Shotlock shotgun safe

A shotgun is one of the most ferociously effective weapons on the civilian arms market – or any other for that matter.  In fact, during the First World War, the Germans tried to ban them, as our boys were absolutely shredding their forces in the trenches; one allied soldier, Sergeant Fred Lloyd, strapped with a Winchester 1897, killed 30 German soldiers in a single day, freeing an entire village by himself (straight baller).

Now, you may not have 30 Germans attempting to invade your home this evening (they’re a much nicer people nowadays), but the utter dominance of a shotgun is undeniable.  Offering forgiving accuracy to novice shooters and unmatched close-quarters stopping power, there’s arguably no better tool you can use to defend your family against a home invasion.

Mossberg 500 shotgun safeA shotgun best fits my personal preference for home defense, but up until recently, I’ve struggled to find an affordable way to safely keep one accessible in the bedroom.  The Backup is great for getting armed in a hurry, but with virtually zero security, safety is horribly compromised.  The V-Line Closet Vault’s Simplex lock offers quick accessibility, and its enclosure is ideal for security, but at $550, my wallet has it marked as a luxury item.

After a bit of online research and time spent talking to the fine folks over at TruckVault, I decided to give their ShotLock shotgun safe a shot.  Rhetoric aside, I’m quite pleased with my purchase.

The ShotLock is a compact lock box made of 14 gauge steel, currently hanging a racked-n-ready Mossberg 500c behind my bedroom door.  How can I possibly feel comfortable having a loaded firearm out in the open with kids in the house?  Well, for one, I have a pretty cool wife who has allowed me to sacrifice decor for security (although the mounted tac light makes a decent wall lamp), and secondly, despite the shotgun’s fully exposed configuration, the ShotLock makes casual access practically impossible.  The concept is so simple that it’s hard to imagine no one came out with a similar solution any sooner.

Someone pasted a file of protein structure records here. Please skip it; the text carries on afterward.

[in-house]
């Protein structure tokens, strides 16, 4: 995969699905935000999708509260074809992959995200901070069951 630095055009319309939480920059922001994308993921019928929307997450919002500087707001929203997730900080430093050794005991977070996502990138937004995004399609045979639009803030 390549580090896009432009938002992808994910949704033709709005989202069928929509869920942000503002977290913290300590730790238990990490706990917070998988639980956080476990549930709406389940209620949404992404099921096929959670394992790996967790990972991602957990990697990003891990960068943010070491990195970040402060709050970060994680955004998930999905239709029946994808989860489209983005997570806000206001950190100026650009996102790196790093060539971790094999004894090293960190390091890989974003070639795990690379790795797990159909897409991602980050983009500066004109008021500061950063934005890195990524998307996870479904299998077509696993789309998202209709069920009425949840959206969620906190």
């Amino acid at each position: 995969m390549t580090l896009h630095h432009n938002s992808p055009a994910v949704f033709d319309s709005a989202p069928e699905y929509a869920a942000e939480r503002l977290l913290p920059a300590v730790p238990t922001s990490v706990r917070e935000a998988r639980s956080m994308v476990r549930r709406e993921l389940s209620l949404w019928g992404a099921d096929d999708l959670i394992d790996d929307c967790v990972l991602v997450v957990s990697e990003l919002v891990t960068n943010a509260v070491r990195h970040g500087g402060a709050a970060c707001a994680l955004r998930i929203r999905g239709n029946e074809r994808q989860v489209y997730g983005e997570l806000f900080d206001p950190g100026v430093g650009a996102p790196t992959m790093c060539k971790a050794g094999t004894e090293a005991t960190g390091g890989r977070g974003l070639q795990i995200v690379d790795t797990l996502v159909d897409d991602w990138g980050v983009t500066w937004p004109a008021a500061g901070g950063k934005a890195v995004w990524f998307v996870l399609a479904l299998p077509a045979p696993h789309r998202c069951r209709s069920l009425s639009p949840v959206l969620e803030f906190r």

The gun rests securely in a padded enclosure, which clamps down over the receiver and the trigger housing.  Once locked, it can be quickly opened again by punching in a 2-5 mechanical button combination (no power required).  This design offers incredible flexibility; you can wall-mount a gun vertically, as I did, hang it horizontally, or even on its head.  Alternatively, you can opt not to mount it at all, and tuck it under the bed, or throw it in the back of your car (check your local laws first).  And again, I’ll stress its biggest perk; it enables you to keep a shotgun both safely locked up, and extremely accessible.  For an affordable $169 MSRP, it’s a fine package (heh…package).

Of course, regrettably, this fine home defense solution isn’t for everyone…every gun, rather.  TruckVault charged themselves with the lofty task of trying to create a fit for as many shotgun models as possibly possible, and their efforts yielded some pretty tremendous results; there are a slew of pump-action, over-unders, and semi-automatic shotguns that the ShotLock will comfortably secure.  That said, there are quite a few that it won’t.

Remington 870 ShotlockIf your gun has any aftermarket modifications, specifically, side saddle (EDIT – workaround for the side saddles), receiver-mounted lights, rails, most optics (unfortunately, ghost rings included), and a handful of pistol grip configurations, there’s a good chance it’s not going to fit.  While I would love to squeeze my hot-rodded Remington 870 into the ShotLock, as you can see in the picture, there’s just no freakin’ way it’s going to happen.

That said, I knew before I made the order that it wouldn’t fit; ShotLock makes it very evident on their site which guns won’t work, and based on my experience, they’re happy to answer questions over the phone as well.  Another bummer is that most rifles won’t fit either, however, .223 fans might find some comfort in knowing that TruckVault will be releasing a new AR15/M4 capable model later in 2011.

Compatibility is just about the only bone I have to pick with an otherwise fantastic product.  While I’ve only had it a week, I know ShotLock’s unconditional warranty will keep me happy for at least two more years.  As far as I’m concerned, I’ve found the best way to affordably keep my shotgun safe and close by should I encounter any Great War German soldiers, home invaders, or any other buckshot susceptible riffraff.

If you want to read more on how the product works, or you’re stuck at an installation step, check out my guide on ShotLock assembly and installation instructions.